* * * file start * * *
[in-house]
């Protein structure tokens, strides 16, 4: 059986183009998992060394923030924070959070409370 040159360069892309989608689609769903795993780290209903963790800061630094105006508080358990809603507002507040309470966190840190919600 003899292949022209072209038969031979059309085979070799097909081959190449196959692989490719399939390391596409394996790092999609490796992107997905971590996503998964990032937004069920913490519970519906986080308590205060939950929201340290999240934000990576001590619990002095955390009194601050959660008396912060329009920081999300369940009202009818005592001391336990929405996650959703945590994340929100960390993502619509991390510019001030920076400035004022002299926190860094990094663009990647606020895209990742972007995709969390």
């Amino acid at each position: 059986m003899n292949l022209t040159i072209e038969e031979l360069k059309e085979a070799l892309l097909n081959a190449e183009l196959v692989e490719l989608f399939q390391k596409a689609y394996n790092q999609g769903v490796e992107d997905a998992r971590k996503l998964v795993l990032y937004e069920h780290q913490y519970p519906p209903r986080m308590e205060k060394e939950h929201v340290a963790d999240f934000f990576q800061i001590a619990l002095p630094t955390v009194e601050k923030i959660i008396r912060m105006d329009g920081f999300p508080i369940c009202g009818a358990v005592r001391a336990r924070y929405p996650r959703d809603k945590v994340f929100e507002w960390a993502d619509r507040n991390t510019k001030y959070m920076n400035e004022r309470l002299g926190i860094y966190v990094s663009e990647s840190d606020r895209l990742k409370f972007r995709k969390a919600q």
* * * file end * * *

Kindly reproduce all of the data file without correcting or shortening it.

[in-house]
């Protein structure tokens, strides 16, 4: 059986183009998992060394923030924070959070409370 040159360069892309989608689609769903795993780290209903963790800061630094105006508080358990809603507002507040309470966190840190919600 003899292949022209072209038969031979059309085979070799097909081959190449196959692989490719399939390391596409394996790092999609490796992107997905971590996503998964990032937004069920913490519970519906986080308590205060939950929201340290999240934000990576001590619990002095955390009194601050959660008396912060329009920081999300369940009202009818005592001391336990929405996650959703945590994340929100960390993502619509991390510019001030920076400035004022002299926190860094990094663009990647606020895209990742972007995709969390």
């Amino acid at each position: 059986m003899n292949l022209t040159i072209e038969e031979l360069k059309e085979a070799l892309l097909n081959a190449e183009l196959v692989e490719l989608f399939q390391k596409a689609y394996n790092q999609g769903v490796e992107d997905a998992r971590k996503l998964v795993l990032y937004e069920h780290q913490y519970p519906p209903r986080m308590e205060k060394e939950h929201v340290a963790d999240f934000f990576q800061i001590a619990l002095p630094t955390v009194e601050k923030i959660i008396r912060m105006d329009g920081f999300p508080i369940c009202g009818a358990v005592r001391a336990r924070y929405p996650r959703d809603k945590v994340f929100e507002w960390a993502d619509r507040n991390t510019k001030y959070m920076n400035e004022r309470l002299g926190i860094y966190v990094s663009e990647s840190d606020r895209l990742k409370f972007r995709k969390a919600q």